Airbnb’s Most-Traveled Families Share Tips for Unforgettable Family Trips

Plenty of families take advantage of holidays or weekends for travel, but others hit the road for months, even years at a time, skipping across the globe with kids and grandparents in tow.

Long-term family travel is no small undertaking – but it’s well worth the effort, according to family travelers we spoke with. To learn more about how family travelers do it, we found 50 families who traveled the most between January and August 2017, making themselves at home in some of the more than 2.3 million family-friendly Airbnb listings across the globe.

Hailing from thirteen countries, and with broods of various sizes, here are some of their tips on building unforgettable family trips.

Deciding Where to Go

Among the family travelers, the most-visited countries were the U.S. and the U.K.,  followed by France, Italy, Spain, Japan, Canada, Croatia, Germany and New Zealand. Some families plotted out destinations based on history, cultural heritage and natural landscape; while others, like Ruth McAllister of Bristol, UK, chose destinations primarily around budget, accessibility and weather.

The essence of traveling is that, when you wake up in the morning, you never know how your day is going to go.

Ruth McAllister, United Kingdom

But family travel calls for the right balance of planning and spontaneity, the families agreed. With anywhere from one to seven children, the majority booked flights and their initial Airbnb listings well in advance. Most stayed in each Airbnb for 3-4 days on average, with some longer stops along the way.

Making Yourself at Home

After making initial bookings at the start of their journeys, most families booked subsequent homes a week or two in advance. And for many, picking an Airbnb became a family affair.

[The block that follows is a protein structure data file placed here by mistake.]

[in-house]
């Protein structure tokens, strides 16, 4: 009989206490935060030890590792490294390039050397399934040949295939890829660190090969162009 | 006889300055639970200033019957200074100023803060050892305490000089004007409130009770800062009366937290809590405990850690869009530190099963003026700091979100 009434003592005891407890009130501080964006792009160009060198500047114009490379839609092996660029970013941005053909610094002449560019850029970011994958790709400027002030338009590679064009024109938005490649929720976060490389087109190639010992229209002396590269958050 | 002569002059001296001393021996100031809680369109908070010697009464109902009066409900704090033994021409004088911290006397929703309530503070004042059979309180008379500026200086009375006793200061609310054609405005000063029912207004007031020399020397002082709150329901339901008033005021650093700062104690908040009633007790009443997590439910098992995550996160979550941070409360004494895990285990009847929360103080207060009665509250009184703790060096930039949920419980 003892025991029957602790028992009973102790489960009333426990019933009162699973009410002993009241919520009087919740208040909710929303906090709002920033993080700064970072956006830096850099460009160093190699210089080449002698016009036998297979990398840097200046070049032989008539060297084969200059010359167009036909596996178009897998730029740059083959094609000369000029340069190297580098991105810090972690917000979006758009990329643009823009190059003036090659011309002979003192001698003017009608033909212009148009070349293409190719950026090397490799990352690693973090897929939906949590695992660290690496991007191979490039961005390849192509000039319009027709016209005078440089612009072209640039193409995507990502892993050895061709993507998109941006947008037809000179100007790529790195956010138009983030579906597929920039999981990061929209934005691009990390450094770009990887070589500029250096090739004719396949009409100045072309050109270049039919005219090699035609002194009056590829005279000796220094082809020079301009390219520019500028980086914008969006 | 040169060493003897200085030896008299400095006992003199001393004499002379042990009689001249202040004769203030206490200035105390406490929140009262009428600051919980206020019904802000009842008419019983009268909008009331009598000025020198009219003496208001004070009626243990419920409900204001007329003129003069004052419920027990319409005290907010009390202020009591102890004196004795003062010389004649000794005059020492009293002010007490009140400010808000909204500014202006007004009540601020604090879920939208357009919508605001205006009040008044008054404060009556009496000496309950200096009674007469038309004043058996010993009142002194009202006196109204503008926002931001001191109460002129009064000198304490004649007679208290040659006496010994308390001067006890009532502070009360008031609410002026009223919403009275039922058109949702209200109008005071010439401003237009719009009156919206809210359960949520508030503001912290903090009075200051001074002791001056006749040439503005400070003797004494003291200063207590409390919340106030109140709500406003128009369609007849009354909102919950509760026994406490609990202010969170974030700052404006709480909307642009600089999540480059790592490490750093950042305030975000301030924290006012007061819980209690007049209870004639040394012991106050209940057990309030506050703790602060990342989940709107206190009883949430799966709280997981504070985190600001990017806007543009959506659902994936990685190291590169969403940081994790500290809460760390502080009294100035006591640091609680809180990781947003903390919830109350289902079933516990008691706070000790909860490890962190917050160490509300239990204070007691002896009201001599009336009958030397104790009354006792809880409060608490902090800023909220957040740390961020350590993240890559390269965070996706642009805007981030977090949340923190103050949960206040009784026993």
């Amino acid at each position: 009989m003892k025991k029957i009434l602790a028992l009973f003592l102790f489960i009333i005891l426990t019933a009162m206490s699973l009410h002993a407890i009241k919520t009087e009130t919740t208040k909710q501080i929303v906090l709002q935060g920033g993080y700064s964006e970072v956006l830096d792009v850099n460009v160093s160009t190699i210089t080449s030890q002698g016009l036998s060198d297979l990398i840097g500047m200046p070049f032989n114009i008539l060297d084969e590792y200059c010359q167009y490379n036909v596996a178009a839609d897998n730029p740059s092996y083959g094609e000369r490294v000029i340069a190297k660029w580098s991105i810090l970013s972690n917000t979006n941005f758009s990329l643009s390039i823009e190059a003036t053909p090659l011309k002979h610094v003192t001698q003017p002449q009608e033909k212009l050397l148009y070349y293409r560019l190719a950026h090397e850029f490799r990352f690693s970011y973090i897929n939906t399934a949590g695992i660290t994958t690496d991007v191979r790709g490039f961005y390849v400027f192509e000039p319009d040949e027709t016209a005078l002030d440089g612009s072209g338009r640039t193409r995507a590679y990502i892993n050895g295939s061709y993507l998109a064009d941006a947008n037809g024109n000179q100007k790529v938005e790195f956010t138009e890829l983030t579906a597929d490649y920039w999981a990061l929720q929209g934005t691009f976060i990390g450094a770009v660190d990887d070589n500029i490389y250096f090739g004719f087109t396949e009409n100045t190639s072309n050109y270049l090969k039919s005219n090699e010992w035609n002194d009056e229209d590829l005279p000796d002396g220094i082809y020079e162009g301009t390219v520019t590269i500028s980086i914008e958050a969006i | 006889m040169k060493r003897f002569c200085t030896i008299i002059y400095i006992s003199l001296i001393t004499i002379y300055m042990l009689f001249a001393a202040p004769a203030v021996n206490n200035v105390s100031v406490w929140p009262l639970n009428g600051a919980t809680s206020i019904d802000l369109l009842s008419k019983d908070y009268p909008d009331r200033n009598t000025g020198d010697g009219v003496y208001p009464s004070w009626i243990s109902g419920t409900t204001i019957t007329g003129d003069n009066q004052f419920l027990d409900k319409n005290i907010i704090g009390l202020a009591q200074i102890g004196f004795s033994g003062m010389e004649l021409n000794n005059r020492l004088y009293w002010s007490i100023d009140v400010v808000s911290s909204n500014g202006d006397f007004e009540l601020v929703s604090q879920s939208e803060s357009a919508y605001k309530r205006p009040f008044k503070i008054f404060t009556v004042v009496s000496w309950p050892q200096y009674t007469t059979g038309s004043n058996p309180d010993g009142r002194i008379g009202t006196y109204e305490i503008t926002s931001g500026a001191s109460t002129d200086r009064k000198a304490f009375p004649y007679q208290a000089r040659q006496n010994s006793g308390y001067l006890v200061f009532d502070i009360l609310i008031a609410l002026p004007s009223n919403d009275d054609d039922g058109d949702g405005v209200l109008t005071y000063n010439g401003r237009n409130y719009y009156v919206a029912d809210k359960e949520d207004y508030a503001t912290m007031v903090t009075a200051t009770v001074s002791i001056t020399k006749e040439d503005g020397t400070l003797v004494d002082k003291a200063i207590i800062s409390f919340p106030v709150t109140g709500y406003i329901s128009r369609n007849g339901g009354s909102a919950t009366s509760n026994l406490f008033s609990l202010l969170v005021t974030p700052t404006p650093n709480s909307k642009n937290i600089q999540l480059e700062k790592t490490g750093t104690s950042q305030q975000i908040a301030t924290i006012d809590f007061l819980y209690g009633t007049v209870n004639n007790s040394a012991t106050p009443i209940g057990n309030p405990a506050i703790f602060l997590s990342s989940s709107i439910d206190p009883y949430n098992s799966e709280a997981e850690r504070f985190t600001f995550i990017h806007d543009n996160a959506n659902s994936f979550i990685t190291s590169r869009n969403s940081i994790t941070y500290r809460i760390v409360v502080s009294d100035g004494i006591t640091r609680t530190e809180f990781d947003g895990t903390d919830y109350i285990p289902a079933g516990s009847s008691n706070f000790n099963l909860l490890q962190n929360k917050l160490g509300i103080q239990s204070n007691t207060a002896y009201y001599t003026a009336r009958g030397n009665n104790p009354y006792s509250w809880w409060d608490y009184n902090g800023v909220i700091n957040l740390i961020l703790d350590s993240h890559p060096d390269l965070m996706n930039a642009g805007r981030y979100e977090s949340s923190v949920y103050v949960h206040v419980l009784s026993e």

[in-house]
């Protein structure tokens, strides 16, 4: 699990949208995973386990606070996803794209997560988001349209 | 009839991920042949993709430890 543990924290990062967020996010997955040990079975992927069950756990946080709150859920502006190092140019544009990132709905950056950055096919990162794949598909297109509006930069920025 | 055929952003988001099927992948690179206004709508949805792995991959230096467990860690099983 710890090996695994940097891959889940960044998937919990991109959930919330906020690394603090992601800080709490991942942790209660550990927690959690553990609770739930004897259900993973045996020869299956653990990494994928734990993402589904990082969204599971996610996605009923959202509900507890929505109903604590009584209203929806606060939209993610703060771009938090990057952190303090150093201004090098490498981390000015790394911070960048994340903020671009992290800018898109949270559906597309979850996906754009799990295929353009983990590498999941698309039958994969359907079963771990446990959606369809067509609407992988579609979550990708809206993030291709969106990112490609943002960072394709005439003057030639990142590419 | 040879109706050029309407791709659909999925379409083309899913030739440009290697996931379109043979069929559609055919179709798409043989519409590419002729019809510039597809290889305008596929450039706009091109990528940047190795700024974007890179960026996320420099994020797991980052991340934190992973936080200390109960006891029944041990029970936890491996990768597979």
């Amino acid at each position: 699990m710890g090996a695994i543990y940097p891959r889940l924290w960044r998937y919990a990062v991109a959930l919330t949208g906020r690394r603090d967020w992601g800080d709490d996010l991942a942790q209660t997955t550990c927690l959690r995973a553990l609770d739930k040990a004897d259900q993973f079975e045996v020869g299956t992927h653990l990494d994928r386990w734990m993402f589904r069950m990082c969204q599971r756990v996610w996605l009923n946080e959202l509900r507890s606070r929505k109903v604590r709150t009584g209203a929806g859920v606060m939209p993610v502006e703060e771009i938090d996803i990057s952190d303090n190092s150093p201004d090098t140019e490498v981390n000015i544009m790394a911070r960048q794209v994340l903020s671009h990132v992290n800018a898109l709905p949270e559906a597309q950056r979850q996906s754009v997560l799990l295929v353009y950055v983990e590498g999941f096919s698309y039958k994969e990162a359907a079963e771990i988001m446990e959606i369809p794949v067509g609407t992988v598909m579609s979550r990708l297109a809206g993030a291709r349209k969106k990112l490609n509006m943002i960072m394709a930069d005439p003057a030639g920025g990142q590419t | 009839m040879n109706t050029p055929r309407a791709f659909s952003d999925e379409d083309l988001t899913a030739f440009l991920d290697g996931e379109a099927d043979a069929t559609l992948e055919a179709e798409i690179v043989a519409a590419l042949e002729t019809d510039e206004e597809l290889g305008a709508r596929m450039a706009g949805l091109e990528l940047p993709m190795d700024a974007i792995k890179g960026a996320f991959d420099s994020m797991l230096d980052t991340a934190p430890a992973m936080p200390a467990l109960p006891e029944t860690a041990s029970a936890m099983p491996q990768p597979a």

For Jarik and Mariza Jansen van Rensburg, their 12-year-old son became the expert at identifying the best listings, and by the sixth week, he was choosing their homes on his own. In addition to family-friendly amenities like washing machines, Internet and ample space, a key criteria is location: Is it close to not just sightseeing, but parks and public transportation?  

“Unlike short vacations, for our long-term travel we require adequate space to do schoolwork, prepare some of our own meals, and find a home, even if it is only for a few days,” Mariza adds.  

Airbnb allows us to experience the lifestyle of the local people, in their neighborhoods, in their homes. Some of our best and unexpected adventures came from the connections made with the hosts.

Jarik and Mariza Jansen van Rensburg, Australia

During a long trip where packing light is necessary, being in Airbnb homes helps kids feel more at home. And each check-in brings renewed excitement: “They love getting to each new holiday house and exploring the space,” adds Michelle Robertson, who traveled with her two kids from Surrey, England.

Keeping it Simple

When traveling with kids, all families agree on one point: Stay flexible, keep it simple, and don’t over-plan.

Even on the road, most families maintained tried-and-true routines: A first day spent settling in their listing; going to the local supermarket to buy cooking supplies; then discovering what the place has to offer through hiking, biking, or simply exploring the neighborhood.

Many families found that their best resource was often their Airbnb host. Says Haipei Li from China, who traveled for 100 days with her 4 year old son and her 72 year old mother, “we have made many friends throughout this trip and many of them were hosts. This human connection is what I believe makes Airbnb very special.”

The advantage of Airbnb is that we can have various experiences while meeting and talking with the owner of the home, visiting the host’s garden or the playground nearby, and interacting with host’s pets or wild animals near the place.

Yong-Soon Oh, South Korea

Embracing the Unknown

A long trip can be a challenging prospect for anyone. But parents see benefits for their young children, who wind up exposed to new languages, cultures, and ways of living they may never see otherwise.

“They had oodles of fun, met interesting people, created life-long memories, formed opinions, challenged their thinking and picked up new skills,” says Ruth of her 8- and 10-year old sons.

Being away from friends is hard, but the benefits of travel were echoed by 12-year-old Ruzow Jansen van Rensburg, who took 32 trips with his 3 siblings and parents. “At first I thought traveling for so long would get a little boring and tiring, but I was wrong about that as well. The longer you travel, the better it gets. We grew in confidence and now we are up for just about anything.”

I was keen on learning about new cultures and how people live in other countries. I am glad I have such amazing parents who made me travel around the world. I will definitely never forget this great trip.

Eulain Jansen van Rensburg, age 9